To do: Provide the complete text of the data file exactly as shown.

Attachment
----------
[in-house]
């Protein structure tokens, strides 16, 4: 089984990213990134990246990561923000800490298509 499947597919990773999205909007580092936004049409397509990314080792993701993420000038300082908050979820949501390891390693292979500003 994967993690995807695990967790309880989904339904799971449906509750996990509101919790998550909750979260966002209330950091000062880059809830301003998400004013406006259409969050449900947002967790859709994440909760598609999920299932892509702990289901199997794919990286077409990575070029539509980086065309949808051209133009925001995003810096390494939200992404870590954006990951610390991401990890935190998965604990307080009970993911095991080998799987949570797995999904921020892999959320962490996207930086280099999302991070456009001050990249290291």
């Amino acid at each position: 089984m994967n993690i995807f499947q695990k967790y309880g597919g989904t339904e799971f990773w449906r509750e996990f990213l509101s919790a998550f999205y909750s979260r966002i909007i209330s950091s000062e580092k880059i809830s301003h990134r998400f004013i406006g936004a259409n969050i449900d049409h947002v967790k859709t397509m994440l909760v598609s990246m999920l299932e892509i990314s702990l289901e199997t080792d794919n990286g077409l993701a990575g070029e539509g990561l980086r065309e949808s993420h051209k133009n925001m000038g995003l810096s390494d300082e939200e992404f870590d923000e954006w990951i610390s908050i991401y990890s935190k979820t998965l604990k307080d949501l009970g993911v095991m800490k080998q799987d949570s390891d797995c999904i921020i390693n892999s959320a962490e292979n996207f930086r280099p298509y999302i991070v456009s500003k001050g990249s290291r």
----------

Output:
[in-house]
């Protein structure tokens, strides 16, 4: 089984990213990134990246990561923000800490298509 499947597919990773999205909007580092936004049409397509990314080792993701993420000038300082908050979820949501390891390693292979500003 994967993690995807695990967790309880989904339904799971449906509750996990509101919790998550909750979260966002209330950091000062880059809830301003998400004013406006259409969050449900947002967790859709994440909760598609999920299932892509702990289901199997794919990286077409990575070029539509980086065309949808051209133009925001995003810096390494939200992404870590954006990951610390991401990890935190998965604990307080009970993911095991080998799987949570797995999904921020892999959320962490996207930086280099999302991070456009001050990249290291």
């Amino acid at each position: 089984m994967n993690i995807f499947q695990k967790y309880g597919g989904t339904e799971f990773w449906r509750e996990f990213l509101s919790a998550f999205y909750s979260r966002i909007i209330s950091s000062e580092k880059i809830s301003h990134r998400f004013i406006g936004a259409n969050i449900d049409h947002v967790k859709t397509m994440l909760v598609s990246m999920l299932e892509i990314s702990l289901e199997t080792d794919n990286g077409l993701a990575g070029e539509g990561l980086r065309e949808s993420h051209k133009n925001m000038g995003l810096s390494d300082e939200e992404f870590d923000e954006w990951i610390s908050i991401y990890s935190k979820t998965l604990k307080d949501l009970g993911v095991m800490k080998q799987d949570s390891d797995c999904i921020i390693n892999s959320a962490e292979n996207f930086r280099p298509y999302i991070v456009s500003k001050g990249s290291r």